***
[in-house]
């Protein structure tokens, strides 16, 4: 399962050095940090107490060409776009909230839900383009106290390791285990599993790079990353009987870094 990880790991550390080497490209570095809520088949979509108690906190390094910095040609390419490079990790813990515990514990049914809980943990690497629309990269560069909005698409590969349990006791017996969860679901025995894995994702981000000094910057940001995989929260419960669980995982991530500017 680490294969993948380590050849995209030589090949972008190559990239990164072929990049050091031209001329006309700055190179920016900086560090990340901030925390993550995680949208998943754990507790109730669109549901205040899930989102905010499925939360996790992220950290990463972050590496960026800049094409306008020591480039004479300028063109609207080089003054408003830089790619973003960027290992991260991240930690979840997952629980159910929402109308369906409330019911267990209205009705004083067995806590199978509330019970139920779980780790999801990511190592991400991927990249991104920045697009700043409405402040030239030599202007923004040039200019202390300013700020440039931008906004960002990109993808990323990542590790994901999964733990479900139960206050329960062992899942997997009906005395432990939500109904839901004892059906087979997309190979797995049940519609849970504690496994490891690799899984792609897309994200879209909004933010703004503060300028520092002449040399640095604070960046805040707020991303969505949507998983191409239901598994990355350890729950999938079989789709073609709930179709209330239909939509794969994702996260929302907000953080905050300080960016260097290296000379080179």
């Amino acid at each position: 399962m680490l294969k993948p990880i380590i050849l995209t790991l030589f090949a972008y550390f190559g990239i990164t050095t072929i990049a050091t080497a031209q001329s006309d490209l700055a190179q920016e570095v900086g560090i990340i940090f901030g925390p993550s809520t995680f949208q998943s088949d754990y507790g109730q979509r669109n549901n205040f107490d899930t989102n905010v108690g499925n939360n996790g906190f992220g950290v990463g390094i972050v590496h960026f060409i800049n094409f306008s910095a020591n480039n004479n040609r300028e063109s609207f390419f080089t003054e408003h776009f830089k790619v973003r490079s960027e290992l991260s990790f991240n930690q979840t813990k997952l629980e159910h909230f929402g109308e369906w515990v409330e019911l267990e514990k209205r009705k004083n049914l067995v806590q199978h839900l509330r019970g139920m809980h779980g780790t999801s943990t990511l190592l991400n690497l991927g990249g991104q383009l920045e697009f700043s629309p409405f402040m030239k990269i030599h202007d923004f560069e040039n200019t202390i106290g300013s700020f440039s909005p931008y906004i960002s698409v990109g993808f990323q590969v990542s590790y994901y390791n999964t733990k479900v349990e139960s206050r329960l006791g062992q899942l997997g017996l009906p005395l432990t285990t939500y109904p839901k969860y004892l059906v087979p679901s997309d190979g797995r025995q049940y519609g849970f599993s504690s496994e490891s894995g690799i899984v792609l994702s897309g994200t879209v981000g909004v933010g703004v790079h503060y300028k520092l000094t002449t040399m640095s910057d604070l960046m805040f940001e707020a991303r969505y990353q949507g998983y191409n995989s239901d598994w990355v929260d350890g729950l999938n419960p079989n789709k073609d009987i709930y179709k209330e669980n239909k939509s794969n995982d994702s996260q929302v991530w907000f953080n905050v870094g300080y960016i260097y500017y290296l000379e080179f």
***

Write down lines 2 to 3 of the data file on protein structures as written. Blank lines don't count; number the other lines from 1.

């Protein structure tokens, strides 16, 4: 399962050095940090107490060409776009909230839900383009106290390791285990599993790079990353009987870094 990880790991550390080497490209570095809520088949979509108690906190390094910095040609390419490079990790813990515990514990049914809980943990690497629309990269560069909005698409590969349990006791017996969860679901025995894995994702981000000094910057940001995989929260419960669980995982991530500017 680490294969993948380590050849995209030589090949972008190559990239990164072929990049050091031209001329006309700055190179920016900086560090990340901030925390993550995680949208998943754990507790109730669109549901205040899930989102905010499925939360996790992220950290990463972050590496960026800049094409306008020591480039004479300028063109609207080089003054408003830089790619973003960027290992991260991240930690979840997952629980159910929402109308369906409330019911267990209205009705004083067995806590199978509330019970139920779980780790999801990511190592991400991927990249991104920045697009700043409405402040030239030599202007923004040039200019202390300013700020440039931008906004960002990109993808990323990542590790994901999964733990479900139960206050329960062992899942997997009906005395432990939500109904839901004892059906087979997309190979797995049940519609849970504690496994490891690799899984792609897309994200879209909004933010703004503060300028520092002449040399640095604070960046805040707020991303969505949507998983191409239901598994990355350890729950999938079989789709073609709930179709209330239909939509794969994702996260929302907000953080905050300080960016260097290296000379080179």
């Amino acid at each position: 399962m680490l294969k993948p990880i380590i050849l995209t790991l030589f090949a972008y550390f190559g990239i990164t050095t072929i990049a050091t080497a031209q001329s006309d490209l700055a190179q920016e570095v900086g560090i990340i940090f901030g925390p993550s809520t995680f949208q998943s088949d754990y507790g109730q979509r669109n549901n205040f107490d899930t989102n905010v108690g499925n939360n996790g906190f992220g950290v990463g390094i972050v590496h960026f060409i800049n094409f306008s910095a020591n480039n004479n040609r300028e063109s609207f390419f080089t003054e408003h776009f830089k790619v973003r490079s960027e290992l991260s990790f991240n930690q979840t813990k997952l629980e159910h909230f929402g109308e369906w515990v409330e019911l267990e514990k209205r009705k004083n049914l067995v806590q199978h839900l509330r019970g139920m809980h779980g780790t999801s943990t990511l190592l991400n690497l991927g990249g991104q383009l920045e697009f700043s629309p409405f402040m030239k990269i030599h202007d923004f560069e040039n200019t202390i106290g300013s700020f440039s909005p931008y906004i960002s698409v990109g993808f990323q590969v990542s590790y994901y390791n999964t733990k479900v349990e139960s206050r329960l006791g062992q899942l997997g017996l009906p005395l432990t285990t939500y109904p839901k969860y004892l059906v087979p679901s997309d190979g797995r025995q049940y519609g849970f599993s504690s496994e490891s894995g690799i899984v792609l994702s897309g994200t879209v981000g909004v933010g703004v790079h503060y300028k520092l000094t002449t040399m640095s910057d604070l960046m805040f940001e707020a991303r969505y990353q949507g998983y191409n995989s239901d598994w990355v929260d350890g729950l999938n419960p079989n789709k073609d009987i709930y179709k209330e669980n239909k939509s794969n995982d994702s996260q929302v991530w907000f953080n905050v870094g300080y960016i260097y500017y290296l000379e080179f």